OBJECTIVE. We investigated the effects of head growth prenatally, during infancy, and during later periods of development on cognitive function at the ages of 4 and 8 years.
METHODS. We studied 633 term-born children from the Avon Longitudinal Study of Parents and Children cohort whose head circumference was measured at birth and at regular intervals thereafter. Their cognitive function was assessed with the Wechsler Preschool and Primary Scale of Intelligence at the age of 4 years and with the Wechsler Intelligence Scale for Children at the age of 8 years. Linear regression analysis was used to calculate postnatal head growth between successive time points, conditional on previous size, and to examine the relationship between head growth during different periods of development and later IQ.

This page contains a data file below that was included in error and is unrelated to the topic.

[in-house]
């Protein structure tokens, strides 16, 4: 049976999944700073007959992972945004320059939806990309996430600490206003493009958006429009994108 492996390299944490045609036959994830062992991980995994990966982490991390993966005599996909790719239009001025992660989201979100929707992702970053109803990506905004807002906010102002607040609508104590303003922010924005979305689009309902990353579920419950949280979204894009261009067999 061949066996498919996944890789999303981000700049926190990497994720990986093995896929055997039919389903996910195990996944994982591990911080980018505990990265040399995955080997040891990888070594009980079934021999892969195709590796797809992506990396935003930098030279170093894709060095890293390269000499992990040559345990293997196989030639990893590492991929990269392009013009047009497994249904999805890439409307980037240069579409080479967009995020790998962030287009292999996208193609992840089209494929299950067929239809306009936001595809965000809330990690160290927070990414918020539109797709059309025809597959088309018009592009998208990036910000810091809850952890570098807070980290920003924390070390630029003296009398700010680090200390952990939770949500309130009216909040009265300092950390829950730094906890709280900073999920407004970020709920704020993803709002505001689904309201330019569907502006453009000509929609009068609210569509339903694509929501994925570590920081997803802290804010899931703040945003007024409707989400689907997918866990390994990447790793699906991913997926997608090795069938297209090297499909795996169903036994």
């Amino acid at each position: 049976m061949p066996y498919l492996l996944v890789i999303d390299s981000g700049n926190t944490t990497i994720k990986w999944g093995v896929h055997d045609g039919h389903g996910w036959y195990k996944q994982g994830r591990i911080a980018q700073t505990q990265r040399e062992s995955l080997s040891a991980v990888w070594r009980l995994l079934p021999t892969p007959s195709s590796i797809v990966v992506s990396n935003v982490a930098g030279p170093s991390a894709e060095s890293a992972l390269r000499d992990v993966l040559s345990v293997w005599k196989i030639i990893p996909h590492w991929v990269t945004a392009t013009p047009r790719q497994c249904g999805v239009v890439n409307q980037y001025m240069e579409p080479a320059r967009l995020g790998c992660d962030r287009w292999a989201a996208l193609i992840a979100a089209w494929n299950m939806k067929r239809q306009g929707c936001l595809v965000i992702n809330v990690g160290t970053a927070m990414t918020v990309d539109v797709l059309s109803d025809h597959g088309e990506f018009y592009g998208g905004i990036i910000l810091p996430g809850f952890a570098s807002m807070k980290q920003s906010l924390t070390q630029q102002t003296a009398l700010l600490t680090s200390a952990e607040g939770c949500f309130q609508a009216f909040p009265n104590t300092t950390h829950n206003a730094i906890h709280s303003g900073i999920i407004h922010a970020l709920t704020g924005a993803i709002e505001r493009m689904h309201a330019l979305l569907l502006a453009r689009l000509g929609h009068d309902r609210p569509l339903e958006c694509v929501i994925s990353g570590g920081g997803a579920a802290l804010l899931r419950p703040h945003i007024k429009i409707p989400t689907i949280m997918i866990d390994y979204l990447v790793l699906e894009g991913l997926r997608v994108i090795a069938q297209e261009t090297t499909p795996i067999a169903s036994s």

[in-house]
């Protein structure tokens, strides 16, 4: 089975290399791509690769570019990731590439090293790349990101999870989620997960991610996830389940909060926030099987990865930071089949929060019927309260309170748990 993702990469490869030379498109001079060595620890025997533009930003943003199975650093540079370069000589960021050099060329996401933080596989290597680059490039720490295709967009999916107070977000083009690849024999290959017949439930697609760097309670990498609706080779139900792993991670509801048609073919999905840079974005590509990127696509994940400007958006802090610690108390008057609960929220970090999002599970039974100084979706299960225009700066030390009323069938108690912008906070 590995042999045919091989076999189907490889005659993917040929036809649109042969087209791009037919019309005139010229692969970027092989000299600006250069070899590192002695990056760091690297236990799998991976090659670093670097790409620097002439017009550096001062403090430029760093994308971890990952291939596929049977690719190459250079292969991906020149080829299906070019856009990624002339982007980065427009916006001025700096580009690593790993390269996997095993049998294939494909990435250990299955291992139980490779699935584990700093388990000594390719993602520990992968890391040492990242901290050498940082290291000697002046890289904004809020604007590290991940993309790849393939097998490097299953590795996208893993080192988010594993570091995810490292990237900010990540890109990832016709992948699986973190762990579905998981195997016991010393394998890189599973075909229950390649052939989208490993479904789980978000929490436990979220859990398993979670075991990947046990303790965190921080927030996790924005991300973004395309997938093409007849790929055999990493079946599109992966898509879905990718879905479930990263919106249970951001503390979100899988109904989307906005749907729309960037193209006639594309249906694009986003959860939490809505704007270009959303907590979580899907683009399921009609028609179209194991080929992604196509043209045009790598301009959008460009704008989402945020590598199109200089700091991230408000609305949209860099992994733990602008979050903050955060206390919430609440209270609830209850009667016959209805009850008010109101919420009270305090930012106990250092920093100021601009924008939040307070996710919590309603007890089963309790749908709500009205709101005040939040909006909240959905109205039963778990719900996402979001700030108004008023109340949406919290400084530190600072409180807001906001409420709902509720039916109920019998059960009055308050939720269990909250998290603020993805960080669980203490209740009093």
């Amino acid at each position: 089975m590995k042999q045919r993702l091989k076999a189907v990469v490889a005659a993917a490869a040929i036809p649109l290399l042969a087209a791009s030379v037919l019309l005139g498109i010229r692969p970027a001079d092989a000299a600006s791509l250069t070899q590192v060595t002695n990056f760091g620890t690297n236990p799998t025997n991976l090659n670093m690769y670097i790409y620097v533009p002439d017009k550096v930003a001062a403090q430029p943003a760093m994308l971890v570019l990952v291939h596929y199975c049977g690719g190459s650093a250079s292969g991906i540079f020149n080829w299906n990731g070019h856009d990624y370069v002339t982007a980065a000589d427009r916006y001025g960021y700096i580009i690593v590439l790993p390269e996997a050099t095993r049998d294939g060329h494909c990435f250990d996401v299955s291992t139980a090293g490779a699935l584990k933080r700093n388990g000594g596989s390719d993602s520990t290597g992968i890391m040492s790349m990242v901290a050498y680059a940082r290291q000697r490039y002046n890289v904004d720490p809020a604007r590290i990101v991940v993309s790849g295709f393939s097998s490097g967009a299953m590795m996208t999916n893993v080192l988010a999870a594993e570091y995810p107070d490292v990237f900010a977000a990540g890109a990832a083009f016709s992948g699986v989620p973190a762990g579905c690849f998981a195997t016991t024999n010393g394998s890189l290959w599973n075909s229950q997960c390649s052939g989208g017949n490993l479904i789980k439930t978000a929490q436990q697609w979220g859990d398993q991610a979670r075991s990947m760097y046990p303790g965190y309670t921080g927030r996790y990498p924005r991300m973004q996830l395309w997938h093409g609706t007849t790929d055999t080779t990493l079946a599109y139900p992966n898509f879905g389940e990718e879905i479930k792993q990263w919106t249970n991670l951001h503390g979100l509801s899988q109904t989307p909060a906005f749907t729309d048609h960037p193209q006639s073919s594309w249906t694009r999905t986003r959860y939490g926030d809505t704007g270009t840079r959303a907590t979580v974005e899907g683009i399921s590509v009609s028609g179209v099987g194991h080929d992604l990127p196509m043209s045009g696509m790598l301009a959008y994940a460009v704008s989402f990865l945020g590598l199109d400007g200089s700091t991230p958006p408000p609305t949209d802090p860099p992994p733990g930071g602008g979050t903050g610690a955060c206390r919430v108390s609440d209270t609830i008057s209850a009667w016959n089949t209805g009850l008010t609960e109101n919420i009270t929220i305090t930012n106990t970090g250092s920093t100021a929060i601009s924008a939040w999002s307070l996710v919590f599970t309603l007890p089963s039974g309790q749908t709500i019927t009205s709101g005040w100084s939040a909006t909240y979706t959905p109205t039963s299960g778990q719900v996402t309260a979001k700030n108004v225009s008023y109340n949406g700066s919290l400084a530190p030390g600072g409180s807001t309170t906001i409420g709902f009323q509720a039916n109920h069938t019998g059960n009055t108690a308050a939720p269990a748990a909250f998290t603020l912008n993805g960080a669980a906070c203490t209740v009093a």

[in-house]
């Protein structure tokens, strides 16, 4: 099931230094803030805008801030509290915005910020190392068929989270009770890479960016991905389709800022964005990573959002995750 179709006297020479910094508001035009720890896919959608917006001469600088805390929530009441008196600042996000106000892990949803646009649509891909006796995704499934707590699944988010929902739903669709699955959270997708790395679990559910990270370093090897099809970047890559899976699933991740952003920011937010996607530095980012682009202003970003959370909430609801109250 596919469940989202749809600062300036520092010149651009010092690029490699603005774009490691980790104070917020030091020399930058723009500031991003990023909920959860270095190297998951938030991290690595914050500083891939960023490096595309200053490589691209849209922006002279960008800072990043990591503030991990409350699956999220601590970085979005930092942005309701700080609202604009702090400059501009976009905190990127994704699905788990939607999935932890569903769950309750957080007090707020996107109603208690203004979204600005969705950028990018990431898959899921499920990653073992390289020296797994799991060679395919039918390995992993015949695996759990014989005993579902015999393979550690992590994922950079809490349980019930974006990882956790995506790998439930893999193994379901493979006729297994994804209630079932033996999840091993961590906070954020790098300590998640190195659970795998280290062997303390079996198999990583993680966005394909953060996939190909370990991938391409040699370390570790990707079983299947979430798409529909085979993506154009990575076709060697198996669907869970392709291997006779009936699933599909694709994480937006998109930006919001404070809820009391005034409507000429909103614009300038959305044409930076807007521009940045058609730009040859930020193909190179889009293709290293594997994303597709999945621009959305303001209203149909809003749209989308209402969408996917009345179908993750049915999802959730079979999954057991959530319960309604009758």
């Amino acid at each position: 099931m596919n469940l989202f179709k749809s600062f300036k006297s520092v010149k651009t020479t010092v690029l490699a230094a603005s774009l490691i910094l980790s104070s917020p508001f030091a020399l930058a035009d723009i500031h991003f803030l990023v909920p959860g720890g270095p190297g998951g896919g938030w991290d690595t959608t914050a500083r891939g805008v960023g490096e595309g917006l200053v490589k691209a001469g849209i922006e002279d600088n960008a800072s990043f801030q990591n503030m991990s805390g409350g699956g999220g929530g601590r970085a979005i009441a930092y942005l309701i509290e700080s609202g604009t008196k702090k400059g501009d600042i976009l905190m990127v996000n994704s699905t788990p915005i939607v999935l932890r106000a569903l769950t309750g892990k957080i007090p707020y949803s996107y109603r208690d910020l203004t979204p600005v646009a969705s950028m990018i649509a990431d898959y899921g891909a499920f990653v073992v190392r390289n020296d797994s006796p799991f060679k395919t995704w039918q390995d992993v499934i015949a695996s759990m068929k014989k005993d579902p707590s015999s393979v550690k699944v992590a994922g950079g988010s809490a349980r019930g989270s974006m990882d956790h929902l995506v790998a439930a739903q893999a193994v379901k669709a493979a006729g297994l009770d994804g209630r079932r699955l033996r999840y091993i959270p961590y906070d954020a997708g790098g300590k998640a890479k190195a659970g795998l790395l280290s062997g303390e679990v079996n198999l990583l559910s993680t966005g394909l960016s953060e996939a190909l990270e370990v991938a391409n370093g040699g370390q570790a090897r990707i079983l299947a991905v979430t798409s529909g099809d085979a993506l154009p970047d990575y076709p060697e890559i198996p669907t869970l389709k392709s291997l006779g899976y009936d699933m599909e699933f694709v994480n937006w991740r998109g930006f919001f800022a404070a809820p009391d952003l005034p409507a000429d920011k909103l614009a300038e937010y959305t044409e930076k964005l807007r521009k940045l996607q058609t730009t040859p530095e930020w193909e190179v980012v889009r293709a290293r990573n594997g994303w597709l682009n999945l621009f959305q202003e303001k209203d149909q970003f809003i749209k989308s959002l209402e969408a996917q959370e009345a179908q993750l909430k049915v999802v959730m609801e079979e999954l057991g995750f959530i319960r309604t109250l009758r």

RESULTS. When the influence of head growth was distinguished for different periods, only prenatal growth and growth during infancy were associated with subsequent IQ. At 4 years, after adjustment for parental characteristics, full-scale IQ increased an average of 2.41 points for each 1-SD increase in head circumference at birth and 1.97 points for each 1-SD increase in head growth during infancy, conditional on head size at birth. At 8 years, head circumference at birth was no longer associated with IQ, but head growth during infancy remained a significant predictor, with full-scale IQ increasing an average of 1.56 points for each 1-SD increase in growth.
CONCLUSION. The brain volume a child achieves by the age of 1 year helps determine later intelligence. Growth in brain volume after infancy may not compensate for poorer earlier growth.